Out of an abundance of concern over the possibility of aerial terrorism, the NYPD would like permission to remove drones from municipal airspace however they see fit. According to the Wall Street Journal, that could mean shooting them on-sight; it could also mean deploying devices that would disable the drones, but personally I have a hard time envisioning anything but option one.
"The more we see them up there, the more our fear level grows," NYPD Chief of Department Terence Monahan said, according to the Journal. "And we want to make sure we are ahead of the game here."
In addition to their fear that foreign propaganda depicting weaponized drones will give people dangerous ideas, the NYPD points out that these flying machines disrupt commercial aircraft. And true, drones have sowed an unreasonable amount of chaos at global airports in recent months. In December, drones closed London's Gatwick airport for 36 hours over three days before they came for Heathrow in January. On Friday, Dubai International Airport grounded outgoing flights due to "unauthorized drone activity," and closer to home, a supposed drone sighting 3,500 feet above Teterboro, New Jersey snarled plane flow at Newark International Airport in late January.
The NYPD has a special task force to police drone infractions—and also a fleet of its own crime-fighting drones—but local law enforcement must defer to Federal Aviation Administration regulations. And while national law does empower relevant government officials to shoot down private drones they deem threats, the FAA would need to bestow that power upon the NYPD. "We are a unique city," Monahan told the Journal, explaining why he thinks the FAA should do this. "We have so many areas we need to protect."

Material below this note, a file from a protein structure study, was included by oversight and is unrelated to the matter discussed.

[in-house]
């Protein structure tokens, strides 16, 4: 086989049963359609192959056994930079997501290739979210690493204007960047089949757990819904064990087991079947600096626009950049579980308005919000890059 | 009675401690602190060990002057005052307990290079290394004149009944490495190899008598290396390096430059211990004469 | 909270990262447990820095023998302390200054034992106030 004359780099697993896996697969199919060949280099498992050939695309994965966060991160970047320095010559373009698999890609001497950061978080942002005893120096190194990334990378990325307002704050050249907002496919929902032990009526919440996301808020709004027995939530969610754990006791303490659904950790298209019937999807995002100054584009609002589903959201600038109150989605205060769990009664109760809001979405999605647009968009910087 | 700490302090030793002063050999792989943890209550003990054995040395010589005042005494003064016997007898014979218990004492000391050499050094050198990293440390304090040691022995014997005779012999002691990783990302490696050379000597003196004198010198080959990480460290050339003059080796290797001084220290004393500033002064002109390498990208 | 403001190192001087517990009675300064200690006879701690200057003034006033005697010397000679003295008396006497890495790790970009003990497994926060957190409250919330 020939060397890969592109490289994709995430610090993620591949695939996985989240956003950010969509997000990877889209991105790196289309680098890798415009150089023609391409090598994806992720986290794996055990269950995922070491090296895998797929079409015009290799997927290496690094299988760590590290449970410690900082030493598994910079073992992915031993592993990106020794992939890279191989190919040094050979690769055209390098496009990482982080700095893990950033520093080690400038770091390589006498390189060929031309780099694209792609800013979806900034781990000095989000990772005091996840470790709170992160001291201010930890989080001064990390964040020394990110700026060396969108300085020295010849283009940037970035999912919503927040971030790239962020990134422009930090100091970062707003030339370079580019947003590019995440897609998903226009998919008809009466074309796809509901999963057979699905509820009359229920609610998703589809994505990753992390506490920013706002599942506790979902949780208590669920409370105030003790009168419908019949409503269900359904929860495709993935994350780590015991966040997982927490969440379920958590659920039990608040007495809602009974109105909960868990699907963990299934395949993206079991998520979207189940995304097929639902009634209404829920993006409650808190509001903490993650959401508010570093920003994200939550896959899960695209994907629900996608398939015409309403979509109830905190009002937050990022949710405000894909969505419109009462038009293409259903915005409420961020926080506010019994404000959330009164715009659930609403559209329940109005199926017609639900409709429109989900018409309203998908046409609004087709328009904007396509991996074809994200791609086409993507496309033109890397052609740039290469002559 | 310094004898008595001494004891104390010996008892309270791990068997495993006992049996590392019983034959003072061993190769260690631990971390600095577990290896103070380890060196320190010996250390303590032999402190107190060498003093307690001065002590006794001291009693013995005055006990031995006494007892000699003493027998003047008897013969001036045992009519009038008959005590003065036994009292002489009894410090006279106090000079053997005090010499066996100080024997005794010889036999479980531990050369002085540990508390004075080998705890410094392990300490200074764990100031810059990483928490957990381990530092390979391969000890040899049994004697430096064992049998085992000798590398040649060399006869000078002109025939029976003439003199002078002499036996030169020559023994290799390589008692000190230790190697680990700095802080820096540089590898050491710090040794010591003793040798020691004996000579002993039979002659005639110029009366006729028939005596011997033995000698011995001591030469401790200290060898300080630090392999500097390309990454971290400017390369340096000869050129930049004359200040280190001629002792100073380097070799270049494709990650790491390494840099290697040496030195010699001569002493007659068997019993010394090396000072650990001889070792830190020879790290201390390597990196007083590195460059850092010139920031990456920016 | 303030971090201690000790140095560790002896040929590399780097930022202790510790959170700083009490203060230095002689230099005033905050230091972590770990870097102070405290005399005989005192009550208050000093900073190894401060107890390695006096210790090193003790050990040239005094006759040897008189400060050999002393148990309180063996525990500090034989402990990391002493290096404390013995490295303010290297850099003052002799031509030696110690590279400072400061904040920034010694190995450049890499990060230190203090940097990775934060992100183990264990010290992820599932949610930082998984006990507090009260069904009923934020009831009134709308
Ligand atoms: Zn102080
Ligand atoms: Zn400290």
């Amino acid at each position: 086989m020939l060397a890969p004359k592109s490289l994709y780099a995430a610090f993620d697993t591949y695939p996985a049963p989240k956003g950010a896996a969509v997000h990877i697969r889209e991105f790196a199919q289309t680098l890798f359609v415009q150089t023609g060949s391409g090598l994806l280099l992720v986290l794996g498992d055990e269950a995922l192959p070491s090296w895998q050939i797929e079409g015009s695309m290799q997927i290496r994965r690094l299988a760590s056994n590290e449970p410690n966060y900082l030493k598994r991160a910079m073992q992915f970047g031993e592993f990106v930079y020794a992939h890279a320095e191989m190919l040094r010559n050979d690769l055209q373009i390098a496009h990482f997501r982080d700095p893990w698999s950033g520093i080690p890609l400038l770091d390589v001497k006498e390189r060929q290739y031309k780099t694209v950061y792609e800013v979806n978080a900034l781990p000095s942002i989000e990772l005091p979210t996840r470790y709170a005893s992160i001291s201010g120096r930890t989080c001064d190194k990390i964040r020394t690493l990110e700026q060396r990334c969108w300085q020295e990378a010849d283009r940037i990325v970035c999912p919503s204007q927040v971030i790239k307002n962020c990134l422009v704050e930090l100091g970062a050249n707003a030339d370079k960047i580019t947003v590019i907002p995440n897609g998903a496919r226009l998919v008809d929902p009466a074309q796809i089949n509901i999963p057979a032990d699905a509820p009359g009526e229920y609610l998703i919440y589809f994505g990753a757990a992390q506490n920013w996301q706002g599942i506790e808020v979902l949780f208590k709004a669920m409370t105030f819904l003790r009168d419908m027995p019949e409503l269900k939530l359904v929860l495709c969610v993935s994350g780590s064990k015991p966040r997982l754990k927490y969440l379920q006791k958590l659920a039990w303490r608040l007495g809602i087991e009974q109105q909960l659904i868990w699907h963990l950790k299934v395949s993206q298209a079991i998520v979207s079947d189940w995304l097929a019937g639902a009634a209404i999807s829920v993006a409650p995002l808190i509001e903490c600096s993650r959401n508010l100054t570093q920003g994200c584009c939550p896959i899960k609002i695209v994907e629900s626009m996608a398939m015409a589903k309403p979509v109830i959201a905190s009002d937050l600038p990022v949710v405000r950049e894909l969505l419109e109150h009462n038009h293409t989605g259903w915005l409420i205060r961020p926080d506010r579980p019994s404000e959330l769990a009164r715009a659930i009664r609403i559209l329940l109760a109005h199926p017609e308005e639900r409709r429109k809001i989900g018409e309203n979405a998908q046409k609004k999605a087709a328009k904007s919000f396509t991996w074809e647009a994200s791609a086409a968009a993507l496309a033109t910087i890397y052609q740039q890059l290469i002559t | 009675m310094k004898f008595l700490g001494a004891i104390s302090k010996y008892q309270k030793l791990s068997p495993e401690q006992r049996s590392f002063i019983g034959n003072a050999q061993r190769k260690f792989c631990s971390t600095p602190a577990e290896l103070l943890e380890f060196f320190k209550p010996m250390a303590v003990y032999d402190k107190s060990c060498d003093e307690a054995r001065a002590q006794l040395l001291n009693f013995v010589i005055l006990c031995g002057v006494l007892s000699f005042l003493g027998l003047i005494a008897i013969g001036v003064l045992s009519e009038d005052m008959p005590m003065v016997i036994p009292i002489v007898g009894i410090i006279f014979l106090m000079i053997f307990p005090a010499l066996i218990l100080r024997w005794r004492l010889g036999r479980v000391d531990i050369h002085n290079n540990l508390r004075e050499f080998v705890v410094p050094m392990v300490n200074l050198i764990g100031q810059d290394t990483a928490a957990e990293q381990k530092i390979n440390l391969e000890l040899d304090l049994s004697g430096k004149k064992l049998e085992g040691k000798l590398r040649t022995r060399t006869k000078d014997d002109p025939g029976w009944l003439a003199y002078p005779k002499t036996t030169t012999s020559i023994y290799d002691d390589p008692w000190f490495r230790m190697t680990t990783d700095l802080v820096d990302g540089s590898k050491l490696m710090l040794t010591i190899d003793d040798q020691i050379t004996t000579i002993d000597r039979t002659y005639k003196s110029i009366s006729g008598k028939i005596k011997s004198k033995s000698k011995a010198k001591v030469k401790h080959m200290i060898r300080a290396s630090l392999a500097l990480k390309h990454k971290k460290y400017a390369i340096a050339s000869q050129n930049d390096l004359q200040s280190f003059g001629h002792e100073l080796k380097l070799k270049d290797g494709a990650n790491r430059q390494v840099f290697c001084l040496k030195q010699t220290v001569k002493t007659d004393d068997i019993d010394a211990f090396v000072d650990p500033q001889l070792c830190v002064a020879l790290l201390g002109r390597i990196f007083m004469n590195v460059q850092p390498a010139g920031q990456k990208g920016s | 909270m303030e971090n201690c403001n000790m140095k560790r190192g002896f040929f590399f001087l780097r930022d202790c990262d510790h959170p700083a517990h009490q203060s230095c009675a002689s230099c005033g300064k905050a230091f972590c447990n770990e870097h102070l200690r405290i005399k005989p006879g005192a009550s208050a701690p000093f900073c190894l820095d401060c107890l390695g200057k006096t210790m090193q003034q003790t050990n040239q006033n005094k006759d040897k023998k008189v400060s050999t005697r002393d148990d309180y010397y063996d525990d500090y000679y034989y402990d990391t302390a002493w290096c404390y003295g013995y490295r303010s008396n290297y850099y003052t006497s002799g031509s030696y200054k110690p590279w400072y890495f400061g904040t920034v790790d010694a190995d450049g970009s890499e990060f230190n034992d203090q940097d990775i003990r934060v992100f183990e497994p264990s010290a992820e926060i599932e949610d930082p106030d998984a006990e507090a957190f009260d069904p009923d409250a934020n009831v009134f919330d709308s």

Sure, but as the Journal points out, none of NYC's drone-related incidents have been injurious or sinister. As it stands, drone enthusiasts may only pilot their sky zoomers in five local parks: in Queens, Flushing Meadows-Corona Park and Forest Park; in Brooklyn, Calvert Vaux Park and Marine Park; in Staten Island, LaTourette Park.
Illegal use may be up across the board, but even in the more serious cases—a civilian drone crashing into a Black Hawk helicopter, for example, or the wind whipping someone's high-tech toy into a neighboring skyscraper—we would seem to be dealing with human error—accidents rather than deliberate attacks.
Counterpoint: terrorism. At least according to FBI Director Christopher Wray, who sees potential for mass destruction in the wide availability of drones, and whose views NYPD officials seem to share.
"You don't want to talk this [the apparently remote possibility of a drone-enabled terrorism] up to the point that gives terrorist[s] ideas," Deputy Commissioner of Intelligence and Counterterrorism John Miller told the Journal. "On the other hand, you don't want to be sticking your head in the sand when it's already all over the terrorists' propaganda."
If the idea of cops taking down drones like clay pigeons makes you anxious (what could go wrong?), don't worry, the NYPD already has the capability to shoot aircraft out of the sky.
And what if the unknown flying object is not a drone but that extraterrestrial cigar ship that occasionally scoots by to make sure us humans aren't down here threatening the whole galaxy's existence?? Seems like pretty risky business to me.